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Article

Patterns of Restricted and Repetitive Behaviors in Autism Spectrum Disorders: A Cross-Sectional Video Recording Study. Preliminary Report

1
Autism Research Unit, “Villa Santa Maria” Foundation, 22038 Tavernerio, Italy
2
Neurorehabilitation Research Laboratory, Department of Neurological and Rehabilitation Sciences, IRCSS San Raffaele Pisana, 00163 Rome, Italy
3
School of Medicine and Surgery, University of Milano Bicocca, 20126 Milano, Italy
4
School of Physical and Occupational Therapy, McGill University, Montreal, QC H3G 1Y5, Canada
5
Department of Human Sciences and Promotion of the Quality of Life, San Raffaele University, 00163 Rome, Italy
*
Author to whom correspondence should be addressed.
Academic Editors: Eugenio Aguglia and Laura Fusar-Poli
Brain Sci. 2021, 11(6), 678; https://doi.org/10.3390/brainsci11060678
Received: 16 March 2021 / Revised: 19 May 2021 / Accepted: 19 May 2021 / Published: 21 May 2021
(This article belongs to the Special Issue Understanding Autism Spectrum Disorder)
Background: Several instruments have been proposed to investigate restricted, repetitive behaviors (RRBs) in individuals with Autism Spectrum Disorder (ASD). Systematic video observations may overcome questionnaire and interview limitations to investigate RRBs. This study aimed to analyze stereotypic patterns through video recordings and to determine the correlation between the number and appearance of RRBs to ASD severity. Methods: Twenty health professionals wearing a body cam recorded 780 specific RRBs during everyday activities of 67 individuals with ASD (mean age: 14.2 ± 3.72 years) for three months. Each stereotypy was classified according to its complexity pattern (i.e., simple or complex) based on body parts and sensory channels involved. Results: The RRBs spectrum for each subject ranged from one to 33 different patterns (mean: 11.6 ± 6.82). Individuals with a lower number of stereotypies shown a lower ASD severity compared to subjects with a higher number of stereotypies (p = 0.044). No significant differences were observed between individuals exhibiting simple (n = 40) and complex patterns (n = 27) of stereotypies on ASD severity, age, sex, and the number of stereotypes. Conclusions: This study represents the first attempt to systematically document expression patterns of RRBs with a data-driven approach. This may provide a better understanding of the pathophysiology and management of RRBs. View Full-Text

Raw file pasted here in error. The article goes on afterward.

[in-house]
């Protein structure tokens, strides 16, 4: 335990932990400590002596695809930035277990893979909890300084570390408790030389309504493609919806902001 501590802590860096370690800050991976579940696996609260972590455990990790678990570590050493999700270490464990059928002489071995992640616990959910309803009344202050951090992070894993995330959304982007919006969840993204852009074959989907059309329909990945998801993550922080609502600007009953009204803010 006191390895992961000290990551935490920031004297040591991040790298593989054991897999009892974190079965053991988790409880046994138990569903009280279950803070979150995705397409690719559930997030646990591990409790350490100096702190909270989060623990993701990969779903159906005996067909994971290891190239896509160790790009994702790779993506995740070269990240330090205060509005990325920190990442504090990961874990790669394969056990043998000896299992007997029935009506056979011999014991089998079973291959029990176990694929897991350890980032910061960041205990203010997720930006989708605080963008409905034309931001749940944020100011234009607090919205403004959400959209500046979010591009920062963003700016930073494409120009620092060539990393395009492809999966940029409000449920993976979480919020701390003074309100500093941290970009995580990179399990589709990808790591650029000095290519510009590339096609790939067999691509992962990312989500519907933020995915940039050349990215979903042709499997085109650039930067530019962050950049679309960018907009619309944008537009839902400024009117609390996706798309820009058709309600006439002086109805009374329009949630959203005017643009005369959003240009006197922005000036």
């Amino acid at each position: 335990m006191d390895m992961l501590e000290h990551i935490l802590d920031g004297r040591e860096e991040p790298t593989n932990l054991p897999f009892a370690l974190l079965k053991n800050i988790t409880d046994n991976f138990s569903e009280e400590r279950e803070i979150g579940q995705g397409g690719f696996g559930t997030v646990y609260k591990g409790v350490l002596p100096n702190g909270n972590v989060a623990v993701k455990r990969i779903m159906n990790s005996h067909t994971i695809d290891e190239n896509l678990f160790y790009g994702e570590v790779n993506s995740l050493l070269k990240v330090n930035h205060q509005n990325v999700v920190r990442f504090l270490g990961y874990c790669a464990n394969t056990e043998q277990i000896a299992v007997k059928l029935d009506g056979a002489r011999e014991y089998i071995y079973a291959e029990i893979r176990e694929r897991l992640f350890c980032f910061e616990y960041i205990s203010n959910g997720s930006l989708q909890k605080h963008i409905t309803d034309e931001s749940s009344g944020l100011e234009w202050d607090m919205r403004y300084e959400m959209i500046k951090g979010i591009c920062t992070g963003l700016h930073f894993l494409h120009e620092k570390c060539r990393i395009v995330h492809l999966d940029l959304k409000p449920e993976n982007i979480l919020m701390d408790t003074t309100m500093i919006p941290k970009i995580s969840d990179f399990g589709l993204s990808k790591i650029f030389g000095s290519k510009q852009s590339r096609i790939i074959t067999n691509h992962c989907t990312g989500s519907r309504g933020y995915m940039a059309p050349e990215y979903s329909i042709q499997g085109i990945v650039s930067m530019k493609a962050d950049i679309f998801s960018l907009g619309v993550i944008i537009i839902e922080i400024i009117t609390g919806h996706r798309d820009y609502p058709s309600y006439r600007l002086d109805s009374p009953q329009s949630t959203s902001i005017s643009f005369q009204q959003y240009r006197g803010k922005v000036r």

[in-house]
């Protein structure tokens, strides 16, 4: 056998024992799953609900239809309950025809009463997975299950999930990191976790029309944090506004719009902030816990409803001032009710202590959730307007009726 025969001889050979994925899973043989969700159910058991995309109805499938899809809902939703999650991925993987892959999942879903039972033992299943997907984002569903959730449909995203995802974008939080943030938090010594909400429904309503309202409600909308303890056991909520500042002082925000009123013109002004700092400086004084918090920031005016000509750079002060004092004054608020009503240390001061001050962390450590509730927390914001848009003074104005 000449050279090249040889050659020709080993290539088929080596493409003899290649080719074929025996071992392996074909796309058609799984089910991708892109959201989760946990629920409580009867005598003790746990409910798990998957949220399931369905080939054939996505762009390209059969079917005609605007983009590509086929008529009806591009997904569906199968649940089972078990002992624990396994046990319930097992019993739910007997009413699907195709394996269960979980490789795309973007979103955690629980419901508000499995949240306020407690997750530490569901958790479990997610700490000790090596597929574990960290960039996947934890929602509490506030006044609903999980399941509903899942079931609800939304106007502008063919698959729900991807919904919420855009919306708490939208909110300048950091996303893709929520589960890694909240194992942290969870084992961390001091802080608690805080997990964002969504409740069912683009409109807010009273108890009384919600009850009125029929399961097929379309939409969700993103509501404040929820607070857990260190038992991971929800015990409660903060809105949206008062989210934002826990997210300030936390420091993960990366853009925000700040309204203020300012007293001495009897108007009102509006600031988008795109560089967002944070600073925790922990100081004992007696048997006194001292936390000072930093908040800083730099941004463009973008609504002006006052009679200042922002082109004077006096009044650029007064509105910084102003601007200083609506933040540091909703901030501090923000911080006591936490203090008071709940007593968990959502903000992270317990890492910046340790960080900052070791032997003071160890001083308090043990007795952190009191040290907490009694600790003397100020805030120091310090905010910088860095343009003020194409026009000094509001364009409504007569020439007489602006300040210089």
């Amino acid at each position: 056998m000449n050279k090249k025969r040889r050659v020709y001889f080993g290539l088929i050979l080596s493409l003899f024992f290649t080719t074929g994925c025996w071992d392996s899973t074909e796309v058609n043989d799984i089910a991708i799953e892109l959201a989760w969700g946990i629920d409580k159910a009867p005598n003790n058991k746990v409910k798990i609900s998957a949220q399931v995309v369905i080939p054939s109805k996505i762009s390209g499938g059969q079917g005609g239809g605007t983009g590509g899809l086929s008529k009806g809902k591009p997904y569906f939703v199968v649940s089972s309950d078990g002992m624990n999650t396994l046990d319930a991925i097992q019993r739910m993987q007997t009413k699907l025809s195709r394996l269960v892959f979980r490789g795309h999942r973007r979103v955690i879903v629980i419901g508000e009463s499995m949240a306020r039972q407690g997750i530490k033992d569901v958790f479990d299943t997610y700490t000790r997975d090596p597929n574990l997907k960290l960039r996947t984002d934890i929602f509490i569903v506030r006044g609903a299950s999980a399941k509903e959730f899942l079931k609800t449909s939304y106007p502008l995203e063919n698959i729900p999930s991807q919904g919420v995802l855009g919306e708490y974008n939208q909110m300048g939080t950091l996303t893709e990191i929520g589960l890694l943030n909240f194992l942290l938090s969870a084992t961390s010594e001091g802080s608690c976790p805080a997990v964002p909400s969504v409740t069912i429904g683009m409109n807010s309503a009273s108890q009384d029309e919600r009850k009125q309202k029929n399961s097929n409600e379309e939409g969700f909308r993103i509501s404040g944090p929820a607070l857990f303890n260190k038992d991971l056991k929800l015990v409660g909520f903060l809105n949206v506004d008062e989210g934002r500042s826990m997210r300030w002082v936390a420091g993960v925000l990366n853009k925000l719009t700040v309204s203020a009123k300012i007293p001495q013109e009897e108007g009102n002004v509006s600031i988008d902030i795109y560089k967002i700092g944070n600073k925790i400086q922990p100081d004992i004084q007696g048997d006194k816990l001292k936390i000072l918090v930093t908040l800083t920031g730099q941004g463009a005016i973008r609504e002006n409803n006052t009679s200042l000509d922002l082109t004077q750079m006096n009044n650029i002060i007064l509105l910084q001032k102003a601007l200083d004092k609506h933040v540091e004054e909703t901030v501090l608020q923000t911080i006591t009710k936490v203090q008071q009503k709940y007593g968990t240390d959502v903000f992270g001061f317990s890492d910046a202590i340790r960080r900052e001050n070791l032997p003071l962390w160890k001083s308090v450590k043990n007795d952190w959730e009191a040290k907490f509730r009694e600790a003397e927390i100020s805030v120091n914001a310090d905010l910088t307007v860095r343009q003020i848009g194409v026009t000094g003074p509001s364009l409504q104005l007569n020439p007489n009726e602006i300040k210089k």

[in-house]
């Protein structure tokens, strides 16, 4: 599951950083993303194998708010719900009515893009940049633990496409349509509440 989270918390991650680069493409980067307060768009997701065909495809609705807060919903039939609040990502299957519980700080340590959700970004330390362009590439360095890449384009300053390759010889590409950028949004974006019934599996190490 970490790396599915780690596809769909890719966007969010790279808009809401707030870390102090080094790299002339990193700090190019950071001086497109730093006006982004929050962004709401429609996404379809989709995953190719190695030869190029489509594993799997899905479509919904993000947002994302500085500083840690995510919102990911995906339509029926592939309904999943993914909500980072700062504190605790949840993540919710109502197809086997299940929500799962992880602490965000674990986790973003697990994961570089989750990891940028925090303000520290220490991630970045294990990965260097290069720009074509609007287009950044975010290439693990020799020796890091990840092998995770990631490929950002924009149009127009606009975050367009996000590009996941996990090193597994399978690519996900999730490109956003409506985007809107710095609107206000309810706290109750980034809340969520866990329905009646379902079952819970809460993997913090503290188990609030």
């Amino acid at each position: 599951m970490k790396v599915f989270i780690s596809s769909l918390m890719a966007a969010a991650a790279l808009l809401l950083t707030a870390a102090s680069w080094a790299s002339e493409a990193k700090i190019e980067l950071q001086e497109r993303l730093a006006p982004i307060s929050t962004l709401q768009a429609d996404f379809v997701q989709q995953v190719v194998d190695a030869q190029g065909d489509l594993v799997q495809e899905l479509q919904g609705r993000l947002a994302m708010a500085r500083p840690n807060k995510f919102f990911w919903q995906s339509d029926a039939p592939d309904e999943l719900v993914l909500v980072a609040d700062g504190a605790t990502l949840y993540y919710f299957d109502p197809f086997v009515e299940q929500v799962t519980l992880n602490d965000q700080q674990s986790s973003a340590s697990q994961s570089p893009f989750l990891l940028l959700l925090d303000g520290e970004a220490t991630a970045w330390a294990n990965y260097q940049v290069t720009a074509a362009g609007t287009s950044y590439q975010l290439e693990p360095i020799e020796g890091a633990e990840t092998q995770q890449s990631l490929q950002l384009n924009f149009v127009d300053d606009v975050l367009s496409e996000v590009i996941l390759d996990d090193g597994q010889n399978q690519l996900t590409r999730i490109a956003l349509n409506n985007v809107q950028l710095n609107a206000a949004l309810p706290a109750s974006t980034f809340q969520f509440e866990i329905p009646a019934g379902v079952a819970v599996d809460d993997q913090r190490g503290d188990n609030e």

Keywords: autism spectrum disorder; repetitive behaviors; classification; real-world data; video recording; motor stereotypies; rehabilitation autism spectrum disorder; repetitive behaviors; classification; real-world data; video recording; motor stereotypies; rehabilitation
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MDPI and ACS Style

Grossi, E.; Caminada, E.; Goffredo, M.; Vescovo, B.; Castrignano, T.; Piscitelli, D.; Valagussa, G.; Franceschini, M.; Vanzulli, F. Patterns of Restricted and Repetitive Behaviors in Autism Spectrum Disorders: A Cross-Sectional Video Recording Study. Preliminary Report. Brain Sci. 2021, 11, 678. https://doi.org/10.3390/brainsci11060678

AMA Style

Grossi E, Caminada E, Goffredo M, Vescovo B, Castrignano T, Piscitelli D, Valagussa G, Franceschini M, Vanzulli F. Patterns of Restricted and Repetitive Behaviors in Autism Spectrum Disorders: A Cross-Sectional Video Recording Study. Preliminary Report. Brain Sciences. 2021; 11(6):678. https://doi.org/10.3390/brainsci11060678

Chicago/Turabian Style

Grossi, Enzo, Elisa Caminada, Michela Goffredo, Beatrice Vescovo, Tristana Castrignano, Daniele Piscitelli, Giulio Valagussa, Marco Franceschini, and Franco Vanzulli. 2021. "Patterns of Restricted and Repetitive Behaviors in Autism Spectrum Disorders: A Cross-Sectional Video Recording Study. Preliminary Report" Brain Sciences 11, no. 6: 678. https://doi.org/10.3390/brainsci11060678

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